Radiometric dating questions contact dating

These tree ring variations will appear in all trees growing in a certain region, so scientists can match up the growth rings of living and dead trees.Using logs recovered from old buildings and ancient ruins, scientists have been able to compare tree rings to create a continuous record of tree rings over the past 2,000 years.The resulting layers, called varves, give scientists clues about past climate conditions.For example, an especially warm summer might result in a very thick layer of sediment deposited from the melting glacier.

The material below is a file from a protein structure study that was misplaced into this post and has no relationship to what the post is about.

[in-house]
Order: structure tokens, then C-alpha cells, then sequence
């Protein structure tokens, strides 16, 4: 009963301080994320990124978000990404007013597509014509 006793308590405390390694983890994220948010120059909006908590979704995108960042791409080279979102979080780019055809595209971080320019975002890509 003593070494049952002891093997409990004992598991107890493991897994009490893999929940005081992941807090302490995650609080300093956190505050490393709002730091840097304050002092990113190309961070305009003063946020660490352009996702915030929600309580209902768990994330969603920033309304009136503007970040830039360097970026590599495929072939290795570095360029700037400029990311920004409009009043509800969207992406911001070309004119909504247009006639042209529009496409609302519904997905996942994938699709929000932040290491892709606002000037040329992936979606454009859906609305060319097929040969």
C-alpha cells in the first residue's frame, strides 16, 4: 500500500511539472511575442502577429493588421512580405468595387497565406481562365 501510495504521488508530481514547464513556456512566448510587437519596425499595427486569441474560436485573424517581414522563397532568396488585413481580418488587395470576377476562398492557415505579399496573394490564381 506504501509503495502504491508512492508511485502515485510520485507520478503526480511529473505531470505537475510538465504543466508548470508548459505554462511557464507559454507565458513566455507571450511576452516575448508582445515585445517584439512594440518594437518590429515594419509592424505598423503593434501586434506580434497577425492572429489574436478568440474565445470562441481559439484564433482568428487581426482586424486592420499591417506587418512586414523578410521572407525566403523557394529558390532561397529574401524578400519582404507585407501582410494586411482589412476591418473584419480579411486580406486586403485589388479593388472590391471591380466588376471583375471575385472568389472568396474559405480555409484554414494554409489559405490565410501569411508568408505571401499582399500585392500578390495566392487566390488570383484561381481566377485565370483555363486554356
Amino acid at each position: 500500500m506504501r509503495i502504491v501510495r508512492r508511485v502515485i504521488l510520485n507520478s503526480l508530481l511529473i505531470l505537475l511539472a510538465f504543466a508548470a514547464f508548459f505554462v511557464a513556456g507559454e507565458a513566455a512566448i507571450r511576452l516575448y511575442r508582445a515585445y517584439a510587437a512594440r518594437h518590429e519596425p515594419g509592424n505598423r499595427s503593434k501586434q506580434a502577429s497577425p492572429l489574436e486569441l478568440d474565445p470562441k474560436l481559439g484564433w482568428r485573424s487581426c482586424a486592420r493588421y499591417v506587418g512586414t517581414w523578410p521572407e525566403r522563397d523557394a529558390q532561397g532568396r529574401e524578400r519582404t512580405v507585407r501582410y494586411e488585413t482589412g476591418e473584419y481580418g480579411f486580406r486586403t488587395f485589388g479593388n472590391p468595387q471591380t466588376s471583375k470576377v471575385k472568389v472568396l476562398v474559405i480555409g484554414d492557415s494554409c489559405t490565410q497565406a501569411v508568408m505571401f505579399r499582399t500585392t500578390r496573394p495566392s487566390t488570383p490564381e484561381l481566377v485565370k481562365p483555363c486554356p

For example, layers form within glaciers because there tends to be less snowfall in the summertime, allowing a dark layer of dust to accumulate on top of the winter snow (Figure 11.23).Thinner varves can indicate colder summers, because the glacier doesn’t melt as much and carry as much sediment into the lake.While tree rings and other annual layers are useful for dating relatively recent events, they are not of much use on the vast scale of geologic time.For help clarifying this question so that it can be reopened, visit the help center.The main thing is that it's consistent with other forms of dating.And one thing that the young Earth creationists need to explain if they're going to be down on radiometric dating--why do all subterranean pieces of dead organic matter have lower relative abundances of Carbon-14 than ones exposed to the atmosphere?

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